Disadvantages of the Bullpup Assault Rifle

If you have played Airsoft or COD:MW3 with a bullpup rifle than you have seen the major drawback of a bullpup rifle...loading the damn thing. Because of the position of the magazine, being close to the body of the shooter, you cannot use gravity to drop the magazine, like a traditional rifle, instead you must rotate the rifle 90 degrees, resting the weapon on your forearm, pulling the mag out, then slapping another in. This means that you have an awkward position to be in, which can be extremely difficult in prone position, and is slower due to having to extract the empty magazine, instead of letting it drop. While training can making the process faster, it would be harder for American soldiers and shooters to adapt to the change in position, seeing how the vast majority of us are used to loading a traditional rifle, and that would explain the lack of bullpups in the citizen shooter market. Most nations that use bullpup rifles do not allow their citizens to own assault rifles, so, there is little if any experience with tradition loading rifles, allowing for less mental barriers during training.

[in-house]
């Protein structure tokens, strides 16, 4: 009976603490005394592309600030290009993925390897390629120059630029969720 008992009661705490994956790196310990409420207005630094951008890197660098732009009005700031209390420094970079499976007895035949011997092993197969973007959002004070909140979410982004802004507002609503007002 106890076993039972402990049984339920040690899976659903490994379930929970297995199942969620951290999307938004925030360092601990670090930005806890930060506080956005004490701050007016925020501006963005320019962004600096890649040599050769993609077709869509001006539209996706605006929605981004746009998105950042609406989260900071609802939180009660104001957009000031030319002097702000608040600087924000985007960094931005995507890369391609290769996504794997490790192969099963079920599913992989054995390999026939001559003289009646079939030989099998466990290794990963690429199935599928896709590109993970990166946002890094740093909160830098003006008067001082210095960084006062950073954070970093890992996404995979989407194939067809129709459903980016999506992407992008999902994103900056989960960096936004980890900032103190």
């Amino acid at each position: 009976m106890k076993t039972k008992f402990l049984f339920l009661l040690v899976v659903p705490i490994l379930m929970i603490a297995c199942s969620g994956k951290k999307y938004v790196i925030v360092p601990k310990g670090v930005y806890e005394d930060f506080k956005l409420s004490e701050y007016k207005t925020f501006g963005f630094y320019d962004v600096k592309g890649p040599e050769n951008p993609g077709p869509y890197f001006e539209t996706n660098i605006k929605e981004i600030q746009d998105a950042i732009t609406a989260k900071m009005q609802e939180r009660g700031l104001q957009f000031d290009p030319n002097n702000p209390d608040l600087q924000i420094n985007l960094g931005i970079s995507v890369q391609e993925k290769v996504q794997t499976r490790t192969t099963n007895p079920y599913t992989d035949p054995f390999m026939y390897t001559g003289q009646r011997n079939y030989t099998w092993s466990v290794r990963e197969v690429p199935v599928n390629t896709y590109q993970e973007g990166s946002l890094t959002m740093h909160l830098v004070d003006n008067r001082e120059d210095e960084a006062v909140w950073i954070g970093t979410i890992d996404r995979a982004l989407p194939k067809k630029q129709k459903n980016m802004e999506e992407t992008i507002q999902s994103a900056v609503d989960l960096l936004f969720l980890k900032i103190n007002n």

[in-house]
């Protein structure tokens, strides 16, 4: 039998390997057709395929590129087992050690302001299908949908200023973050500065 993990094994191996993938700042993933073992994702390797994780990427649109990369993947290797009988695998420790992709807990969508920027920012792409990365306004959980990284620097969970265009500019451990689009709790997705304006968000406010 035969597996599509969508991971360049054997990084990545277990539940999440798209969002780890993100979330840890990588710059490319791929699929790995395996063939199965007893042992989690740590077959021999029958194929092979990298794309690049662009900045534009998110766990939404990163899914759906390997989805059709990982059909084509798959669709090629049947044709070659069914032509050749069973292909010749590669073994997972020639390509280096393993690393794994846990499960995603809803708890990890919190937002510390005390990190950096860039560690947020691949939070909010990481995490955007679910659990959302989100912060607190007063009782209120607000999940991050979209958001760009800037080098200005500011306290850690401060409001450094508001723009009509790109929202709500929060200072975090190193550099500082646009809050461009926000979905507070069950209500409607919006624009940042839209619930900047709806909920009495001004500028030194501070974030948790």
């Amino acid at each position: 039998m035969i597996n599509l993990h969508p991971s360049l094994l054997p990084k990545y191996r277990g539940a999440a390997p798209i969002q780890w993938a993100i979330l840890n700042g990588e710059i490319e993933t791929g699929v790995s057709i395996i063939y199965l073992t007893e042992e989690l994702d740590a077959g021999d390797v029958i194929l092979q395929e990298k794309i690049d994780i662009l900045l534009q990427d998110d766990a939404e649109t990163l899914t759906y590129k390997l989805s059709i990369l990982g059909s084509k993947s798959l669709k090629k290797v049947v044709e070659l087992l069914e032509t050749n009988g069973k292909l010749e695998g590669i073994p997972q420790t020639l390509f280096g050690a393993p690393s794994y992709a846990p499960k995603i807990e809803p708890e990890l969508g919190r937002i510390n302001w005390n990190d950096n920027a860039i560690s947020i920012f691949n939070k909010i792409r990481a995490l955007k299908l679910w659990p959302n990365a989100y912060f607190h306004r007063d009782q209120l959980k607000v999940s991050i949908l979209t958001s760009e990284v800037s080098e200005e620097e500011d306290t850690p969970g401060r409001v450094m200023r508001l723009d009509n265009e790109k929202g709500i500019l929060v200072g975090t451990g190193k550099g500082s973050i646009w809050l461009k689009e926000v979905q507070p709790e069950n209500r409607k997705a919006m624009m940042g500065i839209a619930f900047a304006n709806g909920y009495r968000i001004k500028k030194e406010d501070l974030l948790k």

Some bullpups have a basic design flaw not found on the FN F2000 or the Steyr AUG, the position of the ejection port. With normal assault rifles, the position of the ejection port is not an issue, however, with bullpups, most of the ejection ports are on the left side, if you are left-handed, like me, then that means you get hot brass in your face. Not exectly what I call a good time. This is also problem, as one website mention, if there is a critical failure in the weapon, and it explodes, it would right next to your face. Ouch! The position of the bolt also brings up another issue, the possibility of the bolt being caught up on the tactical gear of the shooter. That could be death in battlefield conditions. Adding to the mechanical issues, is that bullpups are more complex, and the linkage is much long between the bolt and the trigger, making some bullpup trigger worse than there conventional cousins. Most of the issues, can be chalked up to one word: ergonomics.